QAComplete: Organizing Tests in Test Library under a folder
In Test Management - > Test library I have a series of folders that divide up my testing effort.
As an example for one feature I have sub directories for UI, Functions, System, Performance and so forth.
But once I get to adding new test cases in a folder, I find it a challenge to organize them properly. In other words, I have test cases that I want to look at and create in a particular order.
As I organize the tests, I like to see the titles show a progression of tests from top to bottom.
One way I've organized my tests is by affixing UC# - to the title.
TW-032 - UC1 Setup of user
TW-032 - UC10 Create new URL
and so forth.
This gets cumbersome when I want to 'insert' a test case between two existing ones.
I also thought about a new field called either "Test Order" or "Use Case". A drop down that could easily be changed.
Obviously when I create the test set, I can pick the order.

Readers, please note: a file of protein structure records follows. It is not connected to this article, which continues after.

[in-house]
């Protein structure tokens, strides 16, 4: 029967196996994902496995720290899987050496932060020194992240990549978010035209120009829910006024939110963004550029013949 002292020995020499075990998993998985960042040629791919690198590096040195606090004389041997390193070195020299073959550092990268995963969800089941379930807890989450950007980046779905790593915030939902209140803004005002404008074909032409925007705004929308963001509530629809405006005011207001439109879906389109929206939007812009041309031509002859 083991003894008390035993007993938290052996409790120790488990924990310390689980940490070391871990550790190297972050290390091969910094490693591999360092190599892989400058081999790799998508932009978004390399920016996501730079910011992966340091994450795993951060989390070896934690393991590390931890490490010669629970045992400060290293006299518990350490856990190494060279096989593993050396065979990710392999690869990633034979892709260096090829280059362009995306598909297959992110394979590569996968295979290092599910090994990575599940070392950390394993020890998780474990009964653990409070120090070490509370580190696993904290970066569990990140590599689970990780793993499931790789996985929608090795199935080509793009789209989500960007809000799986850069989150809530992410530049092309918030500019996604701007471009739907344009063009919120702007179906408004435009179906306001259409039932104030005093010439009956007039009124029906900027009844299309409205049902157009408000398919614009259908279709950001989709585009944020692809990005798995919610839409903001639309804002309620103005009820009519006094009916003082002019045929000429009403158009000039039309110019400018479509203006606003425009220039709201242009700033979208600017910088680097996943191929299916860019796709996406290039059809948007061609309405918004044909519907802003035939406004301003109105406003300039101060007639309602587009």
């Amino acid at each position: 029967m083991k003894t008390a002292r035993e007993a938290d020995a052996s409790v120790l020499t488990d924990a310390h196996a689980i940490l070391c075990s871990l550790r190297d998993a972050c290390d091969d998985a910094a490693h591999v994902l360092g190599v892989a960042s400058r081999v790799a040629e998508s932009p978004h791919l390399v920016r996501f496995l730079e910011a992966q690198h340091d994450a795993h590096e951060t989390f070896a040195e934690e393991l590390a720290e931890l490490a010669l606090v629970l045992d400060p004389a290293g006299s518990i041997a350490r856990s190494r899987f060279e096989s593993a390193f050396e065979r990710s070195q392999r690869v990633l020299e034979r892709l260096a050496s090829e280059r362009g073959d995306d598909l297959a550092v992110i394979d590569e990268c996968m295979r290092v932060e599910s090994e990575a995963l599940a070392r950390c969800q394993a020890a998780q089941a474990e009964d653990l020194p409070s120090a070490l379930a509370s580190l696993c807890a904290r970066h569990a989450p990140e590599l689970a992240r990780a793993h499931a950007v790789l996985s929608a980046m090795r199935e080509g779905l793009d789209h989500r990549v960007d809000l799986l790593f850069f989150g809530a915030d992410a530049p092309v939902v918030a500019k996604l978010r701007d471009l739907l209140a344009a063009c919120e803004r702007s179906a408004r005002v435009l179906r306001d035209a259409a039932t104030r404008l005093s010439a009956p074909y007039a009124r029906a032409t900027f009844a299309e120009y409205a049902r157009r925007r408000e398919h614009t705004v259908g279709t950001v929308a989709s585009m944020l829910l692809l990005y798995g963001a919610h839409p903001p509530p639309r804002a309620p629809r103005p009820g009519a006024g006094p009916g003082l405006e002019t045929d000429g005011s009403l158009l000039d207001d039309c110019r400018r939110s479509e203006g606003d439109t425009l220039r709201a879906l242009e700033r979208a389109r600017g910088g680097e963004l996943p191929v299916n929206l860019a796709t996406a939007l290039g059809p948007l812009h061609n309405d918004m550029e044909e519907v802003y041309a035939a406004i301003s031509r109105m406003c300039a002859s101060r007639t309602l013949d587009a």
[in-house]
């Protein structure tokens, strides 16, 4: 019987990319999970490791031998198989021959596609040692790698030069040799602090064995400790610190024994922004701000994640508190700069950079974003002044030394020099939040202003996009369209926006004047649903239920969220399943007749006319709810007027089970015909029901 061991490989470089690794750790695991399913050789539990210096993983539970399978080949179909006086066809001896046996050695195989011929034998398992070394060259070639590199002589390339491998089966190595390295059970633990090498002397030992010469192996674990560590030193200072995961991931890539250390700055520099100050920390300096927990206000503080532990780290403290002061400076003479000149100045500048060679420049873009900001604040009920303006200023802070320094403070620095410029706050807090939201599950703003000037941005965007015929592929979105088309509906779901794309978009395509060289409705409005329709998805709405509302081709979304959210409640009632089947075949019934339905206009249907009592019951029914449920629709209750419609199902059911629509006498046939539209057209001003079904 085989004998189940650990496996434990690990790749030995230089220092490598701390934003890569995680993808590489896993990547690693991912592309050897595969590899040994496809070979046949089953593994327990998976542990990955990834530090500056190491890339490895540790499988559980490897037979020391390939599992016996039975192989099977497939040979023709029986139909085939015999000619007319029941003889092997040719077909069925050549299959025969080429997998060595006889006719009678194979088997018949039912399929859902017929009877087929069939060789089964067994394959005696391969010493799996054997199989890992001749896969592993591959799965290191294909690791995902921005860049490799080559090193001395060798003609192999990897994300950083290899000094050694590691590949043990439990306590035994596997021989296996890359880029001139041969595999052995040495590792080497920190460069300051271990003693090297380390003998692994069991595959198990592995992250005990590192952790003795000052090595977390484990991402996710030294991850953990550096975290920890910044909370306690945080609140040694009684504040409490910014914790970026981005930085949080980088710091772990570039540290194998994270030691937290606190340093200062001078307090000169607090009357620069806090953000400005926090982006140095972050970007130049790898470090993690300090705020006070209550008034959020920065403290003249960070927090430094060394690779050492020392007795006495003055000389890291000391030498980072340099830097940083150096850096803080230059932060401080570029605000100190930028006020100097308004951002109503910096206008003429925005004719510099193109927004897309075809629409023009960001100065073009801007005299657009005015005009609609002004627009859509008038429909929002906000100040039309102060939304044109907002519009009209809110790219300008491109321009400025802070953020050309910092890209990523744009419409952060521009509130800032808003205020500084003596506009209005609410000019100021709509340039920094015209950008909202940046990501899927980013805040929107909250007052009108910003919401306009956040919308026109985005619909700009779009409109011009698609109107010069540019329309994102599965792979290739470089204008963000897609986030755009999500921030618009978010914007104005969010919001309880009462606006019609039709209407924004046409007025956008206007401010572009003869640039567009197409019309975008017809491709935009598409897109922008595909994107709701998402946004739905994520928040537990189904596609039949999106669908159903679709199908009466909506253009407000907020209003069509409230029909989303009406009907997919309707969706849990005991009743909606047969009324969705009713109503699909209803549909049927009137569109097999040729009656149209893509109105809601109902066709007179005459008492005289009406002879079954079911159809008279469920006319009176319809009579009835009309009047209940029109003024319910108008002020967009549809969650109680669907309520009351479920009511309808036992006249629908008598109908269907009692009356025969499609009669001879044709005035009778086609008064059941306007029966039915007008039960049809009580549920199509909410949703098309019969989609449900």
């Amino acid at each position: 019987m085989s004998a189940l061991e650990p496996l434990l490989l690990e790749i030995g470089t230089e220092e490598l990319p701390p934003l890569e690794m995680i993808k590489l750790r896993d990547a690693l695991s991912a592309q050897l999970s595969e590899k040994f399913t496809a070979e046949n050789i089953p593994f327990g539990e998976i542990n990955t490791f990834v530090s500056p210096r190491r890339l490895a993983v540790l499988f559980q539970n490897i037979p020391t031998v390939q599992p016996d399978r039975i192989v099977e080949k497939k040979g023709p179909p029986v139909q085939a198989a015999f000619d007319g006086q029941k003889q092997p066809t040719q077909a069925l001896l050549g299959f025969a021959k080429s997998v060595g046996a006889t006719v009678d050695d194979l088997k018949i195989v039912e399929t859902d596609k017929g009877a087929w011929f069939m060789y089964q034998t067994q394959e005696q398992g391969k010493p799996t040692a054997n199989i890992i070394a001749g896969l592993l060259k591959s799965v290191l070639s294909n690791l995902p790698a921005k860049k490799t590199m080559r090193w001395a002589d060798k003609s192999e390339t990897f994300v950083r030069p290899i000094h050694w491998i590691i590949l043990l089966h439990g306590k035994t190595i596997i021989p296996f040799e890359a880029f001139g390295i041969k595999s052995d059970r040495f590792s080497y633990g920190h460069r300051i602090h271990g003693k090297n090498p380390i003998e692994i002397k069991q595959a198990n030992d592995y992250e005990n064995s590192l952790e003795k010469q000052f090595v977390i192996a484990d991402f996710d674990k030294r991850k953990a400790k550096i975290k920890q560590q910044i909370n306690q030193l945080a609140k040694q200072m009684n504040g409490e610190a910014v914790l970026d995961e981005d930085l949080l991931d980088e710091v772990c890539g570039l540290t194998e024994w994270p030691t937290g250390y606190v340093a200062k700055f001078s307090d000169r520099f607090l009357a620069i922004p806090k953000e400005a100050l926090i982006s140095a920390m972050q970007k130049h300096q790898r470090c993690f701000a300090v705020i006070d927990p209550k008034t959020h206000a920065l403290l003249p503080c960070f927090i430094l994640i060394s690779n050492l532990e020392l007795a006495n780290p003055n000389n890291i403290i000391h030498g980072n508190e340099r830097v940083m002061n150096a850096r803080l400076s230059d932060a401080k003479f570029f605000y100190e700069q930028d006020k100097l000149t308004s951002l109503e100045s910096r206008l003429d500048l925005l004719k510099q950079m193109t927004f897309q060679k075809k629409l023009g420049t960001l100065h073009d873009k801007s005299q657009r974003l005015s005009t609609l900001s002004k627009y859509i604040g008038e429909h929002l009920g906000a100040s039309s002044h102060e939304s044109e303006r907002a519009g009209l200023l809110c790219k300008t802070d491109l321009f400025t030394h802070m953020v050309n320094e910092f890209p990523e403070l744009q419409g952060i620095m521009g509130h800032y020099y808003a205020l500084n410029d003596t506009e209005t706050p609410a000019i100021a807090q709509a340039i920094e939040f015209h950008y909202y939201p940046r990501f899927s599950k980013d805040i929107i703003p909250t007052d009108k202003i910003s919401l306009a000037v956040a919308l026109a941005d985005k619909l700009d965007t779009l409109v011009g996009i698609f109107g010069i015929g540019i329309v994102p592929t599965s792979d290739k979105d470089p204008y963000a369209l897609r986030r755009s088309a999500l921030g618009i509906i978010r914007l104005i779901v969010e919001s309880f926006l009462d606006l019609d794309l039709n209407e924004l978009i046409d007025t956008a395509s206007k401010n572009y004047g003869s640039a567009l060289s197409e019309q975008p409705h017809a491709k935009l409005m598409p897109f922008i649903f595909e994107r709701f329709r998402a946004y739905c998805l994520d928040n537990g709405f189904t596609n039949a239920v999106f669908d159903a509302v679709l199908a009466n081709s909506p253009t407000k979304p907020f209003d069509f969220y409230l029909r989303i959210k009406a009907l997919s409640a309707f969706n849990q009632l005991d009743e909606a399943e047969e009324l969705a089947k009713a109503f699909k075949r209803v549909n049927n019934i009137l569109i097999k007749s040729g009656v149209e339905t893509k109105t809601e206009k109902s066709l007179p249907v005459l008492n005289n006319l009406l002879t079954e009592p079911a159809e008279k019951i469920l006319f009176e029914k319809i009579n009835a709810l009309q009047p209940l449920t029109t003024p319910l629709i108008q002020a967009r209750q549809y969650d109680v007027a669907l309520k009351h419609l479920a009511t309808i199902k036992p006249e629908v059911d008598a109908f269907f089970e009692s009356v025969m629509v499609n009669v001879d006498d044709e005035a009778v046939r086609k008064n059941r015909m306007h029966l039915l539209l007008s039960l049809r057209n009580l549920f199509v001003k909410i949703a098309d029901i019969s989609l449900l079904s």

But I'm not creating a test set. I'm creating a series of tests that follow a logical path.
And I want to see that path develop in my library as I create the tests.
So, Dear Readers, how do you solve this issue?
Your comments are appreciated.
We have a number of different development teams at my company using the tool and there are a couple of ways I see this done. One way is just as you describe, add some sort of numbering system to the title. You accurately describe the shortcomings of this approach in your post.
The more sophisticated of my users use some combination of custom fields and filtering to drill down. By using a couple of custom fields to get very granular in the taxonomy of the test cases they have reduced their effort in finding a single test case among hundreds. The key to success here is consistency. Everyone on the team is on board with the methods
Thanks for the reply.
I do have a series of custom fields also.
Then I went to the approach I posted.
I still have not seen the solution.
At times I miss the days when my tests where sections in a Word doc and i could simply 'move' them around.
Thank you Troy